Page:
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Critique of Sidney Hook's
Interpretation of Marx

By Paul Mattick

Table of Contents

Editors Introduction (from the original pamphlet)

The publication of Towards the Understanding of Karl Marx by Sidney Hook in January 1933 served as the signal for the release of a virtual flood of controversial and interpretative literature on Marxism. Hailed and denounced, respected and suspected in different radical quarters, Hook's book sharply posed the question : Who are the Marxists ? Sentiment both for and against the validity of his interpretation was rapidly crystallized and the key-note was sounded for discussions that were to become heated and prolonged. That the controversies revolving around Towards the Understanding of Karl Marx have often bordered on bitterness and personalisms speaks emphatically for the relevant character and challenging brilliance of Hook's work. Few heads have been broken or egos aroused by the appearance of a new book on Etruscan pottery. Whatever else has been said of Hook's book, its vividness and pertinence have not been brought into question.

The Inevitability of Communism by Paul Mattick is a criticism of Hook's interpretation from what Mattick regards as the position of the orthodox dialectic materialist. The pamphlet, in effect, proposes to serve a dual purpose. First, it attempts to disprove Hook's right to the title : dialectic materialist. It attempts to show that Hook's interpretation of Marx is the viewpoint of latter nineteenth century revisionism in present-day fashionable philosophic clothing. To remove the principles of inevitability and spontaneity from Marxism, says Mattick, is to emasculate the teachings of Marx. It is to deny the concept of the universal operation of dialectic materialism and to ascribe to human consciousness a vastly over-rated role. Second, Mattick's essay serves as a positive presentation of the position of dialectic materialism as he interprets it. He takes issue with what he regards as the errors of Leninism, the viewpoint of which, he holds, does not differ in essence from the stand of social democracy. To him, social democracy and Bolshevism ( "revolutionary social democracy" ) issue from the same seed : Both-regard the highly centralized political party whose efficacy in the last analysis must depend on the activity of "great men," as an absolute prerequisite for the freedom of the working class. From this position, says Mattick, flow the evils of organizational bureaucratism with the possibilities of betrayal, misleadership and counter-revolutionary activity when it is necessary for the party to so behave in order to retain power and affluence.

The centralized "revolutionary" party, states Mattick, will be -- if anything -- only an insignificant instrument of the revolution. It will not be the prime mover of the revolution nor will the success of the struggle depend on its existence.

The workers gathered together in their industrial units, the factories, shops, offices, etc., will be increasingly exploited by a capitalism which in its death throes will try desperately to keep the rate of profit at a workable level. Finally, there will be only one way out for the proletariat which Mattick regards as "the actualization of revolutionary consciousness." Hungry, they will seek food; naked, they will seek clothing; shelterless, they will repossess living quarters. At that time, says Mattick, preceded by a "training period" of riots, local clashes with the ruling class and terror, will come the revolution. At the helm will stand not the centralized party but the "spontaneously" organized Workers' Councils created in the factories and shops.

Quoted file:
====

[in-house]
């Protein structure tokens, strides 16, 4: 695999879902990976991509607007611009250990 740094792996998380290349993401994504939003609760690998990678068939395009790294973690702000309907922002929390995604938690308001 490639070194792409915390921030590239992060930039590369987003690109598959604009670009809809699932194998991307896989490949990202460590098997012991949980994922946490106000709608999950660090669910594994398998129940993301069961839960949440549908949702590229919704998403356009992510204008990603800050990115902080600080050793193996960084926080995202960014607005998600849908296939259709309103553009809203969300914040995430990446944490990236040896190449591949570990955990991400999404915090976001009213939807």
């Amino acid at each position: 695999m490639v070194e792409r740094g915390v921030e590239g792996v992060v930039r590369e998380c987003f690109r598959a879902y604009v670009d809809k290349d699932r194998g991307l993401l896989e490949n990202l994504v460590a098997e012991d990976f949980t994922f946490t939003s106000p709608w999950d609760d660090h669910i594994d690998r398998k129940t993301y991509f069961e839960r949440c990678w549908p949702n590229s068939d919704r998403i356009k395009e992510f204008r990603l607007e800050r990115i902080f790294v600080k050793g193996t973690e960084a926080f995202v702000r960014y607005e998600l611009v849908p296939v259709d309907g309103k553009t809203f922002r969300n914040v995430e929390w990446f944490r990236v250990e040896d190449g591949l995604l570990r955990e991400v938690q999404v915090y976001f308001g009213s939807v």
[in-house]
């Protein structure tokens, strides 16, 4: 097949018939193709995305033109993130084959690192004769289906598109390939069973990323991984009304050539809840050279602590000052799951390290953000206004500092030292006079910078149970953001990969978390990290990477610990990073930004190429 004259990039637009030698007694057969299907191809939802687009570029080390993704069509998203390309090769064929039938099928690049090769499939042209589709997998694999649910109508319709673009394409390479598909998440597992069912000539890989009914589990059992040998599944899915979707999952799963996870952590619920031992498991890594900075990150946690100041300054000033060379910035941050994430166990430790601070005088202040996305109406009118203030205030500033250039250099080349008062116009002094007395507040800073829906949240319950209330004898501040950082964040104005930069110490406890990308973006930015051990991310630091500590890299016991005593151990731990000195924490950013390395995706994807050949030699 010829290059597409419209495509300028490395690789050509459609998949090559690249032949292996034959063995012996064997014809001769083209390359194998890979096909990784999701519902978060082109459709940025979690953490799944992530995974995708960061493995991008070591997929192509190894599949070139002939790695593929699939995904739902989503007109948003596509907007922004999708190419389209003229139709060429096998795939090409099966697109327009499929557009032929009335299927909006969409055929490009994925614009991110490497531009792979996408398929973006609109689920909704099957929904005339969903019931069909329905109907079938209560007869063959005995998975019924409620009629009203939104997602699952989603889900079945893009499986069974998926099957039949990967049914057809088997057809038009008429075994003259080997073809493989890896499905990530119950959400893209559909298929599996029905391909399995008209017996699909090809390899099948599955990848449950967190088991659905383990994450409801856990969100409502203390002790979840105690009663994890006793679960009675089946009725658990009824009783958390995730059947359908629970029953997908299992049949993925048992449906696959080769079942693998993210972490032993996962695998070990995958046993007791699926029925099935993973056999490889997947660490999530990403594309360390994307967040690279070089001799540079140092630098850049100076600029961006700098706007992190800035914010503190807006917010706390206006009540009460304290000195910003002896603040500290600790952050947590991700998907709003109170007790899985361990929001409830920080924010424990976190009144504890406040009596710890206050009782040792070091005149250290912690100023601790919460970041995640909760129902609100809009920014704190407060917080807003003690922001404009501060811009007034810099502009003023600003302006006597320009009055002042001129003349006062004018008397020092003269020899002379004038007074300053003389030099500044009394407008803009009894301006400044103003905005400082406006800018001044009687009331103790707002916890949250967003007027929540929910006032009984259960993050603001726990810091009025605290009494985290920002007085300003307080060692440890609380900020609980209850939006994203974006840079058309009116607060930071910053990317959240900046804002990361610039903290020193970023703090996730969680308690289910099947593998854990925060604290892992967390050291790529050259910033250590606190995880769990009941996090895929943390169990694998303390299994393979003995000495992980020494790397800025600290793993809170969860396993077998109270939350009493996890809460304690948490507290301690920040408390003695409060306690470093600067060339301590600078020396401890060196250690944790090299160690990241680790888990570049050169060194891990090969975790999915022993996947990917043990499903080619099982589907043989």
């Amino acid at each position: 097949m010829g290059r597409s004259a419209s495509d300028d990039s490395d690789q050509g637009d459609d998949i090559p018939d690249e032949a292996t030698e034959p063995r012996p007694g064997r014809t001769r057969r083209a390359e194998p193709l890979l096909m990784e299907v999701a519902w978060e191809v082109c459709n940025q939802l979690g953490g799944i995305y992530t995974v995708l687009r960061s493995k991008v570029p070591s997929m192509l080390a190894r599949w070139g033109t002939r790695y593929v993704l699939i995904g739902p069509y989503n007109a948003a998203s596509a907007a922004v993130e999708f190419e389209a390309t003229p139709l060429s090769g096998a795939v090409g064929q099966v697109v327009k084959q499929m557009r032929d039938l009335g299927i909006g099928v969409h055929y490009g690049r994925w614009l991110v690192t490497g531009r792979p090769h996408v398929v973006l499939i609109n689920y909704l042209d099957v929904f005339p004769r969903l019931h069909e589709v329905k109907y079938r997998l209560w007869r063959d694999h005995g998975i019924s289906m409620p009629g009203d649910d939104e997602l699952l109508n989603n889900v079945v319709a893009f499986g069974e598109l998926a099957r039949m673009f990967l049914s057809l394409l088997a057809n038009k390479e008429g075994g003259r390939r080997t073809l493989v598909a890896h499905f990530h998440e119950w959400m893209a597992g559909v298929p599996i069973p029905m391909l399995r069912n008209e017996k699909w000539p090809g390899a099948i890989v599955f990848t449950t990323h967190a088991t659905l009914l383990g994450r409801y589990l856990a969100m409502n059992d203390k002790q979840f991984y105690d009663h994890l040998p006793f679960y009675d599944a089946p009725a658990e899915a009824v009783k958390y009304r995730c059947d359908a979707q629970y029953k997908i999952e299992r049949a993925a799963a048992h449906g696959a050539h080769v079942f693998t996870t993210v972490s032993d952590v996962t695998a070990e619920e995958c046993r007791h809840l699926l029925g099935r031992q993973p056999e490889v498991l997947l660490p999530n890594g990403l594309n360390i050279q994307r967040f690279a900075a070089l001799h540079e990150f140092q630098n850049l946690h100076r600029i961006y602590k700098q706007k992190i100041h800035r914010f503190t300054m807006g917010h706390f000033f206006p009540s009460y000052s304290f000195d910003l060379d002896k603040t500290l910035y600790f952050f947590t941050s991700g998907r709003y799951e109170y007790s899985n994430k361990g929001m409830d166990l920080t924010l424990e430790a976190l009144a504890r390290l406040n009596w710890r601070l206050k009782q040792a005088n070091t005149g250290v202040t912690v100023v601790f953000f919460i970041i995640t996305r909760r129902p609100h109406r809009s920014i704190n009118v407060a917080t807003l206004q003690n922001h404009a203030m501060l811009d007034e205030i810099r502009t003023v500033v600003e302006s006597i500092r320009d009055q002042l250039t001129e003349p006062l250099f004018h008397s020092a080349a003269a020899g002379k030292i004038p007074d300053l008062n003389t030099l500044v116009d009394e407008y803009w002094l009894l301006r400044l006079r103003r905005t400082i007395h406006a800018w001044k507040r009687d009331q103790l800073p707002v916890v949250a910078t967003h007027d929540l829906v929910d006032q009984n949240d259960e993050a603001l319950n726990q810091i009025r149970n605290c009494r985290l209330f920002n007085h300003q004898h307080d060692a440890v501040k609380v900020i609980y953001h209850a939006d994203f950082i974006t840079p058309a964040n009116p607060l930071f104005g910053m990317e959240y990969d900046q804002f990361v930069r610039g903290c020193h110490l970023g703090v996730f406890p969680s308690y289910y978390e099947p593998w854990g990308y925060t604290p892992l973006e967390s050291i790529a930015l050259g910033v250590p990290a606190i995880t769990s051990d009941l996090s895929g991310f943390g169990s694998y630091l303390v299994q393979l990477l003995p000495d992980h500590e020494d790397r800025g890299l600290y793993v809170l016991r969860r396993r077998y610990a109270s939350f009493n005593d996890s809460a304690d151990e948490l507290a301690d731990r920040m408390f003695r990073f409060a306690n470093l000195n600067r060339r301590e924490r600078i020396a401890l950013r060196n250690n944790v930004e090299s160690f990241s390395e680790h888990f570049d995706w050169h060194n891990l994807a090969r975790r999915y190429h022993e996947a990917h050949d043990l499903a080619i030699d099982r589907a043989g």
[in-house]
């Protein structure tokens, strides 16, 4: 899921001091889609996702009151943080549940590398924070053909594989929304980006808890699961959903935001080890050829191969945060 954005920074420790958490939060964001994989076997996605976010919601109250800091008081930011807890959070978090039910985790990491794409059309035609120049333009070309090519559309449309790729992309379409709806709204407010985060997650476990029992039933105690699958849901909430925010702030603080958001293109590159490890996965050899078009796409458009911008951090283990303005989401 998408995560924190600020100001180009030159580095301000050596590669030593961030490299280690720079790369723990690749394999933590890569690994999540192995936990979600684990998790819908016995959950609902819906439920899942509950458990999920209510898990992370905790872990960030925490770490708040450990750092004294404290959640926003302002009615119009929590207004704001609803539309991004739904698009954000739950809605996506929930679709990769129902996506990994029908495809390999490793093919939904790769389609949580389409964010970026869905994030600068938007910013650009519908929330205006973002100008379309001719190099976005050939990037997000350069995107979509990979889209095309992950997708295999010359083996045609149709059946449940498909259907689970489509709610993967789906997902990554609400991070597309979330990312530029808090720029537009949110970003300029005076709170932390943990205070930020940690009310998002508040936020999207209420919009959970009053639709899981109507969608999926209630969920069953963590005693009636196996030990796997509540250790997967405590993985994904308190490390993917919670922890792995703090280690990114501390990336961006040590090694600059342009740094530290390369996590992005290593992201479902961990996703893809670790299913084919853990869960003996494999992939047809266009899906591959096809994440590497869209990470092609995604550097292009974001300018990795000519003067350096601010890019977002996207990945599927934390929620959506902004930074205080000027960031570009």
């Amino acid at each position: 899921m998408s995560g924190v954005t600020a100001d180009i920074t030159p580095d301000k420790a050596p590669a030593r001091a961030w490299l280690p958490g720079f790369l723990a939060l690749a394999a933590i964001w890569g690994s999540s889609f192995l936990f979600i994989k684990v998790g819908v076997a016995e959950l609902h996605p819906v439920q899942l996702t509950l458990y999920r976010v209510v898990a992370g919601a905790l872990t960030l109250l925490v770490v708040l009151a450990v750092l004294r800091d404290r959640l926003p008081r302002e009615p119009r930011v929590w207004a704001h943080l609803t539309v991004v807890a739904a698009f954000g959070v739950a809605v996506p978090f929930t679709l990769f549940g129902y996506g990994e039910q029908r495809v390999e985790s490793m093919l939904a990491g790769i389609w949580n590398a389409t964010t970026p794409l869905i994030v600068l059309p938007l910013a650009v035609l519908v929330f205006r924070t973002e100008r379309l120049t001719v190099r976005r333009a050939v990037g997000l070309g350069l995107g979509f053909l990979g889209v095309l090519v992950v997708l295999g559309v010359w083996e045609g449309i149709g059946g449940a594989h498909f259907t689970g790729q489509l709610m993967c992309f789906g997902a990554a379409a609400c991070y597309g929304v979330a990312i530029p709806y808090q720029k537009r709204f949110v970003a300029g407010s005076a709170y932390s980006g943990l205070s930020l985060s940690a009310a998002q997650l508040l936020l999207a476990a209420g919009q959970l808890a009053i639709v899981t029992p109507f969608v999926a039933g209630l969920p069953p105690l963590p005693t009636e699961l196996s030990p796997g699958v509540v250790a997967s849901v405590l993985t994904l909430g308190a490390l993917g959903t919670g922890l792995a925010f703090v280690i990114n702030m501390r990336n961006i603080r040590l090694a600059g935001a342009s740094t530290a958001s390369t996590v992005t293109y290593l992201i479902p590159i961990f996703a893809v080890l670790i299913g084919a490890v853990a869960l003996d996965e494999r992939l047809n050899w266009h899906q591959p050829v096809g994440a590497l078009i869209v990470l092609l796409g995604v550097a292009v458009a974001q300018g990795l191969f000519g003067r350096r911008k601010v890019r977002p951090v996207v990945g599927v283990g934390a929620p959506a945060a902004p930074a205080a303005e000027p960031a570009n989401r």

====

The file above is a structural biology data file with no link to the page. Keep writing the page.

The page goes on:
The role of "great men" and their conscious ideologies plays its part only within narrow limits. Precisely how much they can accelerate or hinder the revolution can be determined not generally but only by reference to the specific, concrete situation.

At least to one observer Sidney Hook's answer to certain of the criticisms leveled against him will be awaited with no small measure of interest. Coming after the publication of various reviews of his interpretation, his reply will serve to complete the controversial balance sheet. It will then be possible, if we are permitted to extend the metaphor, to take account of the debits and credits of his position.

A word in conclusion : In the heat of controversy both participants and readers are often inclined to ascribe excessive significance to what may be called the vocabulary barrage. It is thus well to bear in mind what Mattick implies throughout his essay and what Marx succinctly stated in Die Deutsche Ideologie :

"Not criticism, but revolution, is the motive force of history".


Publication details

The Inevitability of Communism was published in 1936 in New York by Polemic Publishers ( Polemic Pamphlet No. 3 ), edited by S.L.Solon.

On The Author (from the original pamphlet)

Paul Mattick was born in Berlin in 1904. He attended public school there and then went to work in a factory where he learned the machinist trade. He joined the Spartacus League in Germany after the war. When the League split into two groups, the official Communist Party and the Communist Workers Party, Mattick went with the latter organization. He came to the United States in 1926 and for a while he was active in the I.W.W. Later he edited the Chicago Arbeiter-Zeitung for one year and assisted in the formation of the United Workers' Party in 1932. He has contributed to many periodicals both here and abroad. He is at present working on a book to be titled Marx for Workers whose purpose will be to present the teachings of Marx in a form which workers can read and understand.

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